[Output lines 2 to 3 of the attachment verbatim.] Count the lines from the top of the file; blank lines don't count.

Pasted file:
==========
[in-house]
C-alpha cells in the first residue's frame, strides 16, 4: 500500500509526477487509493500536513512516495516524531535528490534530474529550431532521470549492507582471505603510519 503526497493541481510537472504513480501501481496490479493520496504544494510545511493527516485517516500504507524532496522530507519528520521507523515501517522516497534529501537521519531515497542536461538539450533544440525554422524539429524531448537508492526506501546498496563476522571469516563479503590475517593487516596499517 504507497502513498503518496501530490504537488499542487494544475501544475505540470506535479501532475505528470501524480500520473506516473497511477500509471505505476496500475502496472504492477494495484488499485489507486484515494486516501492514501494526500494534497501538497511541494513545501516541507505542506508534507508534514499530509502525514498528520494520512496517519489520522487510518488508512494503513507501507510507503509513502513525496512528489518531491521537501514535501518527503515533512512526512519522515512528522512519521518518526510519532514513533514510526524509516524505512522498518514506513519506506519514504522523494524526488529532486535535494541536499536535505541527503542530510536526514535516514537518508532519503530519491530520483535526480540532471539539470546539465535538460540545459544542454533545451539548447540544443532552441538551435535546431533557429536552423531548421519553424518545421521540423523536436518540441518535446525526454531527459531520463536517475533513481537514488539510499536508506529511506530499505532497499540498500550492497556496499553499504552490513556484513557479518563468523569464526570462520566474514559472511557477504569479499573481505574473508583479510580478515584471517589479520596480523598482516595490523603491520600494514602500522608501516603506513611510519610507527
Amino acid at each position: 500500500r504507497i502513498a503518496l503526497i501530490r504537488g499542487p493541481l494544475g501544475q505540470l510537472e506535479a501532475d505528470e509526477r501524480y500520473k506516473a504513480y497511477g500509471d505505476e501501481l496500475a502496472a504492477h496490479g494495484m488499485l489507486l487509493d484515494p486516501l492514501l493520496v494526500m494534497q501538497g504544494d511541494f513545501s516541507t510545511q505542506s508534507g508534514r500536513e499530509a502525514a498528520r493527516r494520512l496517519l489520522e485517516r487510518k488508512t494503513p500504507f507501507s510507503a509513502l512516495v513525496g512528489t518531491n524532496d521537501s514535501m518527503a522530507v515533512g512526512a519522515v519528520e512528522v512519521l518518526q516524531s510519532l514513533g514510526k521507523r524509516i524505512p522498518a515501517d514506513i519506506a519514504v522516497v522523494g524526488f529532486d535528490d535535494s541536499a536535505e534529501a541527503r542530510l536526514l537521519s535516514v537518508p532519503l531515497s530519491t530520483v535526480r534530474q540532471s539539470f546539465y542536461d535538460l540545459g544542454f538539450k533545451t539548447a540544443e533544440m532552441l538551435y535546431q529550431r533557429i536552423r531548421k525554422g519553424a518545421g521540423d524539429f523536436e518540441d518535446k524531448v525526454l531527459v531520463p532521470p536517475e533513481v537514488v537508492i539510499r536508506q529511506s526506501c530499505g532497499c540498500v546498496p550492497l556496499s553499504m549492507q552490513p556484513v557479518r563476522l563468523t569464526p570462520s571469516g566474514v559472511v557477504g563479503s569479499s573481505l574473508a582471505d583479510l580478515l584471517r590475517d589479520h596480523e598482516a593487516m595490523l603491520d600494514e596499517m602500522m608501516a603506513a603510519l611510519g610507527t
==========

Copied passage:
C-alpha cells in the first residue's frame, strides 16, 4: 500500500509526477487509493500536513512516495516524531535528490534530474529550431532521470549492507582471505603510519 503526497493541481510537472504513480501501481496490479493520496504544494510545511493527516485517516500504507524532496522530507519528520521507523515501517522516497534529501537521519531515497542536461538539450533544440525554422524539429524531448537508492526506501546498496563476522571469516563479503590475517593487516596499517 504507497502513498503518496501530490504537488499542487494544475501544475505540470506535479501532475505528470501524480500520473506516473497511477500509471505505476496500475502496472504492477494495484488499485489507486484515494486516501492514501494526500494534497501538497511541494513545501516541507505542506508534507508534514499530509502525514498528520494520512496517519489520522487510518488508512494503513507501507510507503509513502513525496512528489518531491521537501514535501518527503515533512512526512519522515512528522512519521518518526510519532514513533514510526524509516524505512522498518514506513519506506519514504522523494524526488529532486535535494541536499536535505541527503542530510536526514535516514537518508532519503530519491530520483535526480540532471539539470546539465535538460540545459544542454533545451539548447540544443532552441538551435535546431533557429536552423531548421519553424518545421521540423523536436518540441518535446525526454531527459531520463536517475533513481537514488539510499536508506529511506530499505532497499540498500550492497556496499553499504552490513556484513557479518563468523569464526570462520566474514559472511557477504569479499573481505574473508583479510580478515584471517589479520596480523598482516595490523603491520600494514602500522608501516603506513611510519610507527
Amino acid at each position: 500500500r504507497i502513498a503518496l503526497i501530490r504537488g499542487p493541481l494544475g501544475q505540470l510537472e506535479a501532475d505528470e509526477r501524480y500520473k506516473a504513480y497511477g500509471d505505476e501501481l496500475a502496472a504492477h496490479g494495484m488499485l489507486l487509493d484515494p486516501l492514501l493520496v494526500m494534497q501538497g504544494d511541494f513545501s516541507t510545511q505542506s508534507g508534514r500536513e499530509a502525514a498528520r493527516r494520512l496517519l489520522e485517516r487510518k488508512t494503513p500504507f507501507s510507503a509513502l512516495v513525496g512528489t518531491n524532496d521537501s514535501m518527503a522530507v515533512g512526512a519522515v519528520e512528522v512519521l518518526q516524531s510519532l514513533g514510526k521507523r524509516i524505512p522498518a515501517d514506513i519506506a519514504v522516497v522523494g524526488f529532486d535528490d535535494s541536499a536535505e534529501a541527503r542530510l536526514l537521519s535516514v537518508p532519503l531515497s530519491t530520483v535526480r534530474q540532471s539539470f546539465y542536461d535538460l540545459g544542454f538539450k533545451t539548447a540544443e533544440m532552441l538551435y535546431q529550431r533557429i536552423r531548421k525554422g519553424a518545421g521540423d524539429f523536436e518540441d518535446k524531448v525526454l531527459v531520463p532521470p536517475e533513481v537514488v537508492i539510499r536508506q529511506s526506501c530499505g532497499c540498500v546498496p550492497l556496499s553499504m549492507q552490513p556484513v557479518r563476522l563468523t569464526p570462520s571469516g566474514v559472511v557477504g563479503s569479499s573481505l574473508a582471505d583479510l580478515l584471517r590475517d589479520h596480523e598482516a593487516m595490523l603491520d600494514e596499517m602500522m608501516a603506513a603510519l611510519g610507527t